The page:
·        Hard workers. Each week we establish writing goals for the next week. The act of verbalizing what we want to accomplish is a great motivator. We critique about fifteen thousand words each week. An average of 4K from each writer, one or two chapters. Each member is diligent in making sure the critique is good and thorough.

·        Focused Group. We laugh and have a good time but the most important thing is the critiques. We share and talk about what is going on in the rest of our life, but a gentle reminder and the group quickly gets back on task.

·        Appreciative People. Each of us know how good we have it. That groups this good don’t come around very often. We are careful to not mess it up.

Now that I have told you what makes a great Critique Group. I have absolutely no idea how you find one this good. That’s your problem not mine.

Tuesday, December 3, 2013

“Don't tell me the moon is shining; show me the glint of light on broken glass.”
Anton Chekhov

Monday, December 2, 2013

“Cheat your landlord if you can and must, but do not try to shortchange the Muse. It cannot be done. You can’t fake quality any more than you can fake a good meal.”
—William S. Burroughs

Wednesday, November 27, 2013

If you have any young friends who aspire to become writers, the second greatest favor you can do them is to present them with copies of The Elements of Style. The first greatest, of course, is to shoot them now, while they’re happy.” ― Dorothy Parker

Monday, November 25, 2013

Thursday, November 21, 2013

I can’t write five words but that I change seven.
- Dorothy Parker

Wednesday, November 20, 2013

I love deadlines. I like the whooshing sound they make as they fly by.
- Douglas Adams

Tuesday, November 19, 2013

It is perfectly okay to write garbage—as long as you edit brilliantly.
- C. J. Cherryh

Friday, November 15, 2013

Presidential Quotes

Each Presidency is encapsulated in a quote. If you asked the man or woman on the street to give you a quote from a president; this is the one they are most likely to come up with (My Opinion).  It is what we remember. Somebody can say the words and we associate it with that president. These quotes quite often become important because of events that occur long after they are uttered. Other times, they are poignant and enlightening when they are first said.  These quotes can be bad or good. What I am trying to capture is the idea of how we as a people push and condense a presidency into a few words.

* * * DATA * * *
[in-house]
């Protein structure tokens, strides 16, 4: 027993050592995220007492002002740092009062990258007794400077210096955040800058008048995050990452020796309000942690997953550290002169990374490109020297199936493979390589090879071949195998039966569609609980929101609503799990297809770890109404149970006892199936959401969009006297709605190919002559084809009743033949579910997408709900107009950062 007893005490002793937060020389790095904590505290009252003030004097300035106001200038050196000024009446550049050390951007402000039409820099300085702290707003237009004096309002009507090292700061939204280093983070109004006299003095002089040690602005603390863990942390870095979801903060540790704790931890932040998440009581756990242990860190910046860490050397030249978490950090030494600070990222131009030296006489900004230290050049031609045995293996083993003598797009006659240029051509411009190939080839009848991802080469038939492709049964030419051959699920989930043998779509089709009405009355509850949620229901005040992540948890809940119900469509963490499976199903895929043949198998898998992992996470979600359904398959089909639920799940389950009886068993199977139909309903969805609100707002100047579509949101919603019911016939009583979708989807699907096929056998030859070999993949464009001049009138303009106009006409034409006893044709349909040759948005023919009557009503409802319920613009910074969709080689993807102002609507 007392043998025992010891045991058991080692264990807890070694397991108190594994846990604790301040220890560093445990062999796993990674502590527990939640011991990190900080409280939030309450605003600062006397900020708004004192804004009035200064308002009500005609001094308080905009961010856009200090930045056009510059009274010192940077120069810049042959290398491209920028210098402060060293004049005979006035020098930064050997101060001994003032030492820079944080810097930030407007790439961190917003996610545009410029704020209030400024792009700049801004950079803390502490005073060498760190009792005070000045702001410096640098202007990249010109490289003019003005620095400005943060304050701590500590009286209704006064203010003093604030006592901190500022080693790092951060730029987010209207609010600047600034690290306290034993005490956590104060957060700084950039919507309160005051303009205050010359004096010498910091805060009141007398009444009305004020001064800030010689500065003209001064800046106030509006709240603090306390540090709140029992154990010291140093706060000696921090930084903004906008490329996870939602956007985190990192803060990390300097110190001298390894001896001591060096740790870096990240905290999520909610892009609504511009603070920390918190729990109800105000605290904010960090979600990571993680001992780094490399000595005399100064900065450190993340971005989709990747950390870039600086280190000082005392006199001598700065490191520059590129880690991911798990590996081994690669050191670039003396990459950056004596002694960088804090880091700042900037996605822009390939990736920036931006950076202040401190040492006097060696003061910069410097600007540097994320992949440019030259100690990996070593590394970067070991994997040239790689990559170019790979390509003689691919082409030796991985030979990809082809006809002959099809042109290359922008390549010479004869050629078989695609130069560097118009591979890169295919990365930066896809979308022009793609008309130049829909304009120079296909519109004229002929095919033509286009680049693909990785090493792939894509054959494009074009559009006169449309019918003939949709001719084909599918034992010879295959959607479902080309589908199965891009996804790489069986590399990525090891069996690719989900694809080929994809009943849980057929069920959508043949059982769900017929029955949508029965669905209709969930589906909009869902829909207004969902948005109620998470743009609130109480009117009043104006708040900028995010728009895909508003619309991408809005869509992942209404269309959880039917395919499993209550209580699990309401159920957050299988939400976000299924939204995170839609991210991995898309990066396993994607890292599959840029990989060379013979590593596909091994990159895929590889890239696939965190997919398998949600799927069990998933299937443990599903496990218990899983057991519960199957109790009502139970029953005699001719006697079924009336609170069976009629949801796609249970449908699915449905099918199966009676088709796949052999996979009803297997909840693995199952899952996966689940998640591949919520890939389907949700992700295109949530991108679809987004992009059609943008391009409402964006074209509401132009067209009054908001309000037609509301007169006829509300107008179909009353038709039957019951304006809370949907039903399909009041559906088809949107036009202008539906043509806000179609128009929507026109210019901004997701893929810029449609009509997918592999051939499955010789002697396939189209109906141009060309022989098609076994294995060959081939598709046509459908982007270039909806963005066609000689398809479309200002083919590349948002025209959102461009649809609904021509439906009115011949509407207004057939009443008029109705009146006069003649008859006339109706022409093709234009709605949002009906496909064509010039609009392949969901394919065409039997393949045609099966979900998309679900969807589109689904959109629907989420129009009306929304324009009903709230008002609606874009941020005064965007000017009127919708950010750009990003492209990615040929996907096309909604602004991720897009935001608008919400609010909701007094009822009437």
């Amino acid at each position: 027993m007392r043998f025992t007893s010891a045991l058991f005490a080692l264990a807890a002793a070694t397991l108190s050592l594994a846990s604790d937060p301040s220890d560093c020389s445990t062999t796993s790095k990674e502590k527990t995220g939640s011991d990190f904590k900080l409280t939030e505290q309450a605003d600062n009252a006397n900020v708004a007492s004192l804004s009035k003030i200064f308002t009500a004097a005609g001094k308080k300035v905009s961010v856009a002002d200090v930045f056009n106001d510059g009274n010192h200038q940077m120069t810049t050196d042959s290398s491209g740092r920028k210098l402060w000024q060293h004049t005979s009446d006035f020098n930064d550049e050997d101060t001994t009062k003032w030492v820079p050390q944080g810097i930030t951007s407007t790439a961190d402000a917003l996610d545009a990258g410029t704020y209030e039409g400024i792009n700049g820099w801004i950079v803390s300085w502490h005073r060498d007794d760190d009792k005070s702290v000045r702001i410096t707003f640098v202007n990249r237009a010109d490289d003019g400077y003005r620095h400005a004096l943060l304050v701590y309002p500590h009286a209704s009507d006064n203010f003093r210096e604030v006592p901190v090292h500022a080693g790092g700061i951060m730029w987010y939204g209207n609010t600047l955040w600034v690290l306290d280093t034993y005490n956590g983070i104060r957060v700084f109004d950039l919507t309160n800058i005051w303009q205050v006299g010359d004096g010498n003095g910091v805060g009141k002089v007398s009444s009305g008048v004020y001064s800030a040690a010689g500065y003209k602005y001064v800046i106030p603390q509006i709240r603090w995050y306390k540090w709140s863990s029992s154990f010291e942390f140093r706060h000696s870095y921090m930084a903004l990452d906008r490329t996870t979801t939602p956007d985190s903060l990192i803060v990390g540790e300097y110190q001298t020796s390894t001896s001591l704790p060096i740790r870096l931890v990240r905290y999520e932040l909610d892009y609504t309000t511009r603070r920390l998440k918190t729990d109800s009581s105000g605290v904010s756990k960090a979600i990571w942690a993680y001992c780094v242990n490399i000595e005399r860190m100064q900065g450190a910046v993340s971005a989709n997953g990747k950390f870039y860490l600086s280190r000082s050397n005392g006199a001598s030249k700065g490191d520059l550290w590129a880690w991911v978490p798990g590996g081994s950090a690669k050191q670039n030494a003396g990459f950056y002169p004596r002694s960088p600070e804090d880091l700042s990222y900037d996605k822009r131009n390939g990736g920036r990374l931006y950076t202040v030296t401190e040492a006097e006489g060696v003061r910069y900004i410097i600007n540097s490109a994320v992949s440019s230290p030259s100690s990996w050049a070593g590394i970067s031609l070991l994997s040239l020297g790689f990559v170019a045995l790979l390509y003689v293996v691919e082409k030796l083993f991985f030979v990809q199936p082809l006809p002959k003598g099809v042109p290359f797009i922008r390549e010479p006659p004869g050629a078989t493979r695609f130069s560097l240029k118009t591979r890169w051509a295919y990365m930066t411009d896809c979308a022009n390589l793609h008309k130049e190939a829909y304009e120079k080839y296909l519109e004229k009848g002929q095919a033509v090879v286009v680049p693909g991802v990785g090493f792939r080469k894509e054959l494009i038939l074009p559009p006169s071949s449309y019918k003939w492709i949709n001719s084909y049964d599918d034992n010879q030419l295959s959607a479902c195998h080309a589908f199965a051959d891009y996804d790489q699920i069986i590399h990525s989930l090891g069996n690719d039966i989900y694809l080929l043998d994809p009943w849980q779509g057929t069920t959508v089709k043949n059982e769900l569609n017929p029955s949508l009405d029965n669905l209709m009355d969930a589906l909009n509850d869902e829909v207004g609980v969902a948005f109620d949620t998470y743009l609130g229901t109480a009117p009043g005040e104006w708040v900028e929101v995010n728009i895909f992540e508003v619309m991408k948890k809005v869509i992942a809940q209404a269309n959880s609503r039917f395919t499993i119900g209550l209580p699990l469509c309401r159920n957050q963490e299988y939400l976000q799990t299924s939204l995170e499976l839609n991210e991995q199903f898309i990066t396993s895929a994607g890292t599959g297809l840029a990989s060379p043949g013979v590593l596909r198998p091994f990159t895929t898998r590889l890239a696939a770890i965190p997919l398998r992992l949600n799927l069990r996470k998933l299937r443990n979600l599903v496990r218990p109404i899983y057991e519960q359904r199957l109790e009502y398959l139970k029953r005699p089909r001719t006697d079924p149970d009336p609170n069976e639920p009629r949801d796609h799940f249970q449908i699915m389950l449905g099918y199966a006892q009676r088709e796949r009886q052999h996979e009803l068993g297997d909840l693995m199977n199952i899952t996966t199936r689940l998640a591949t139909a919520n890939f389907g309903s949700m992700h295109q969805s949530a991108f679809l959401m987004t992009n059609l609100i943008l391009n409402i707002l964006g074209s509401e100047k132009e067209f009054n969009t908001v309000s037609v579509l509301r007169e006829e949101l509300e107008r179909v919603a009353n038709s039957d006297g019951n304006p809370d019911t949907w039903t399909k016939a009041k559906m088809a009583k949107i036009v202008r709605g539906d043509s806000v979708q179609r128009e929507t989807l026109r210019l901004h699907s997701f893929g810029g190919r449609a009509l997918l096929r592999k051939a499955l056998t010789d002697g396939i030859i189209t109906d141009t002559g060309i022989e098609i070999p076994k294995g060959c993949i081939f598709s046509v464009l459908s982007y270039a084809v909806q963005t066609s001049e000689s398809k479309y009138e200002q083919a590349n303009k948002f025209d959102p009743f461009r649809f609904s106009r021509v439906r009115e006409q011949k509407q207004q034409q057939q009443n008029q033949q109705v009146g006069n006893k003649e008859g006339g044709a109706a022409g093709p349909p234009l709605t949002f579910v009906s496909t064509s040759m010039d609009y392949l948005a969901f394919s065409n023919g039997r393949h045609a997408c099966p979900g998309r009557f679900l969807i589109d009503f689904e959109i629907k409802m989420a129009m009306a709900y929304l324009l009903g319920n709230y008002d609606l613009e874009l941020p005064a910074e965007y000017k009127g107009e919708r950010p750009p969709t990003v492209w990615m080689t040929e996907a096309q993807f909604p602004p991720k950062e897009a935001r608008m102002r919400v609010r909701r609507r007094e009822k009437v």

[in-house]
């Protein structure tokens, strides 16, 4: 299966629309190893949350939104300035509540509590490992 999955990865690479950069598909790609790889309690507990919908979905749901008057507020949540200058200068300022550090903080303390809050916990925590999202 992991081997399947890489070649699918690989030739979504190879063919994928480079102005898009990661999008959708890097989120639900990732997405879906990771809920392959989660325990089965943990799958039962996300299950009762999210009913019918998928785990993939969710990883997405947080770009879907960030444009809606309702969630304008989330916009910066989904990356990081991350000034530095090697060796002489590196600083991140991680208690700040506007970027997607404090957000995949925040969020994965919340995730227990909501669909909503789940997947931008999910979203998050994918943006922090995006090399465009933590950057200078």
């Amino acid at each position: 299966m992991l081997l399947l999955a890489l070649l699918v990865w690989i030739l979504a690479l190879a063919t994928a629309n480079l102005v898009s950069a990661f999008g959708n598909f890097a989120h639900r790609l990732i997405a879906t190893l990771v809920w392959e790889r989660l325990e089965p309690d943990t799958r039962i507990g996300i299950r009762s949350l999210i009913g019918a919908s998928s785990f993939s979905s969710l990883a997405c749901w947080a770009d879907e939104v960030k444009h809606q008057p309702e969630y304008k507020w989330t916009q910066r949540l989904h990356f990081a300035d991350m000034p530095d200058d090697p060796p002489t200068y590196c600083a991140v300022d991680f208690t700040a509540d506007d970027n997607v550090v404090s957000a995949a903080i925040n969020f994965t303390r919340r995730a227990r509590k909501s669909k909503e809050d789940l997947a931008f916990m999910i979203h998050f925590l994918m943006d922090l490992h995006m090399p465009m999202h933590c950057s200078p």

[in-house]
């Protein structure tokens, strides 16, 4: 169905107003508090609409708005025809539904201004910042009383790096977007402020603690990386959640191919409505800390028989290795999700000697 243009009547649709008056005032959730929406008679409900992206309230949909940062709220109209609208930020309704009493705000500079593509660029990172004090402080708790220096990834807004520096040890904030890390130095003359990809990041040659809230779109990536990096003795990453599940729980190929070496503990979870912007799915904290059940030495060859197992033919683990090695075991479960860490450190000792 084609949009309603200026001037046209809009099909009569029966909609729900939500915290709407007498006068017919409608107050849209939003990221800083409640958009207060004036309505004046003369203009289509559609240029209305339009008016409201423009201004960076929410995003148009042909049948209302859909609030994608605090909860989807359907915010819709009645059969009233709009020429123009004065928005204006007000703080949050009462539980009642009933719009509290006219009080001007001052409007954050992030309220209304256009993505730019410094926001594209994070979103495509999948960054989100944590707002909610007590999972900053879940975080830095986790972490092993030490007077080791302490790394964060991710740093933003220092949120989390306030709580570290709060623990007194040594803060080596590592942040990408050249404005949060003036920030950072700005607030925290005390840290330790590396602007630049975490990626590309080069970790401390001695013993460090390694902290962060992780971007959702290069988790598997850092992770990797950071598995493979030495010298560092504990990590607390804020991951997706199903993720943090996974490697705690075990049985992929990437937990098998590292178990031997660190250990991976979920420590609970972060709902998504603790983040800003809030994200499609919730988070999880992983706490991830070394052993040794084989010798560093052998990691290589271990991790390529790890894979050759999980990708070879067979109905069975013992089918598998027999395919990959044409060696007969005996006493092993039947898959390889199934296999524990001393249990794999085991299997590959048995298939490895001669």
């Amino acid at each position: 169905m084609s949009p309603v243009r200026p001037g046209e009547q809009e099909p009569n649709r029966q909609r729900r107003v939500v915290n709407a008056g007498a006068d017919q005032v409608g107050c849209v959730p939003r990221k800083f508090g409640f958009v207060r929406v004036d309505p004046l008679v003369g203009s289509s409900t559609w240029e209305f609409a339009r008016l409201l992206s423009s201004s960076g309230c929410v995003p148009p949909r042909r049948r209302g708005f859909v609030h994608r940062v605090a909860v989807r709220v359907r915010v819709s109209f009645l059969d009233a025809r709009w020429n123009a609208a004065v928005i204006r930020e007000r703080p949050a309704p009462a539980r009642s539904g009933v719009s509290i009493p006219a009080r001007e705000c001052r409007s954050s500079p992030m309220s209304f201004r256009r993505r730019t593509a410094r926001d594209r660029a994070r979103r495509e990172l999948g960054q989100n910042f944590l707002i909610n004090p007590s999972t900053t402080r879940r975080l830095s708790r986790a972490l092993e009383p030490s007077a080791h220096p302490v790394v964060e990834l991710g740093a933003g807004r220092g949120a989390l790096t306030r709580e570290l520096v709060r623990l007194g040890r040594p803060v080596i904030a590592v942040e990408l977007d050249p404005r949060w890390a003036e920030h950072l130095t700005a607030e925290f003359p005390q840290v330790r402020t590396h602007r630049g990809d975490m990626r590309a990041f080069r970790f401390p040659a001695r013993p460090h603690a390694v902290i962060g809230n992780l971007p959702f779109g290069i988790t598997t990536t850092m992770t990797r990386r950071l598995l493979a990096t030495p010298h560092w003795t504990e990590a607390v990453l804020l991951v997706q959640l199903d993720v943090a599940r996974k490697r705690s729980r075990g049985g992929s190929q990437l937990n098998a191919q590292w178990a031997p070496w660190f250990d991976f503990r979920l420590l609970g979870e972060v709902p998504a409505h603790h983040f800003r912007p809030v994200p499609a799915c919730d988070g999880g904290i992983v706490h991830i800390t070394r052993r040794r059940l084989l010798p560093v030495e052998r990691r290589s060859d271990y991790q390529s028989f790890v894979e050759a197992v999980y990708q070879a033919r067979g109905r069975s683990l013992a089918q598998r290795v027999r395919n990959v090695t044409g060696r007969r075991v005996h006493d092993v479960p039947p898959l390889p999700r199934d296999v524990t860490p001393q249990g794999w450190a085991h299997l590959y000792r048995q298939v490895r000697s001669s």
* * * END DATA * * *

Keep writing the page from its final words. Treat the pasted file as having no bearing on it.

Frankly D. Roosevelt – “We have nothing to fear but fear itself.”

Harry S. Truman – “The buck stops here.”

“Dwight D. Eisenhower – “Beware the Military Industrial Complex”

John F. Kennedy – “Ask not what your country can do for you; ask what you can do for your country.”

Lyndon B. Johnson – “If chosen I will not run, if elected, I will not serve.”

Richard M. Nixon – “I am not a crook”

Gerald Ford – No Quote, the presidency doesn’t register with the public’s memory.

Jimmy Carter - Set your thermostats to save fuel.

Ronald Reagan – “Mr. Gorbachev, tear down this wall.”

George H.W. Bush – “Read my lips, no new taxes.”

Bill Clinton – “I did not have sex with that woman.”

George W. Bush – “I hear you and the people who tore down these building will here from all of us                            soon.”

Barrack Obama – “If you like your Health Insurance, you will be able to keep your Insurance.”

Thursday, November 14, 2013

How We Live Now

I just finished a great great book called, HOW WE LIVE NOW by Meg Rosof. The reason I mention it is because she breaks all the rules. It is about a young girl in England visiting her cousins when war comes to Great Britain. It is a modern day story not WW II. She doesn't use a lot of dialog. She does a lot of telling vice showing. But she does it in such a way that I was engrossed. Her pacing, flow, Rhythm, what ever you want to call it pulls you into the story. The 1st person Voice is spot on. I don't know how she did it but I am going to have to study it again to try and figure out the tricks.
I believe they have made it into a movie.
I just wanted to pass it along.

Saturday, November 2, 2013

A thought

"For as much as they tell you about Stop, Drop, and Roll, as a kid, I really expected to be on fire more times in my life."

                                                   Dylan Snodgrass

Sunday, September 8, 2013

Rules to live by

10.    Never get into an argument with a man who buys ink by the barrel. (Mark Twain)
9.       Never play poker with a man named Doc. (Nelson Algren)
      8.   Never wrestle with a pig. You get dirty, and besides, the pig likes it. (George Bernard        Shaw)
7.       Never date a woman who can out drink you. Neither of you will respect the other. (G.L. Snodgrass)
6.       Never be the senior person with a secret
5.       Trust but verify (Ronald Reagan)
4.       Never do anything that you would be ashamed of being front page news on tomorrow’s newspaper.
3.       If you’re going through hell, keep going (Winston Churchill)
2.       Better to be silent and be thought of as a fool than to speak out and remove all doubt. (A. Lincoln)
1.       Never get involved in a land war on the Asian continent. (Gen. MacArthur or Vincent from Princess Bride)

Tuesday, August 20, 2013

Contents of a characters life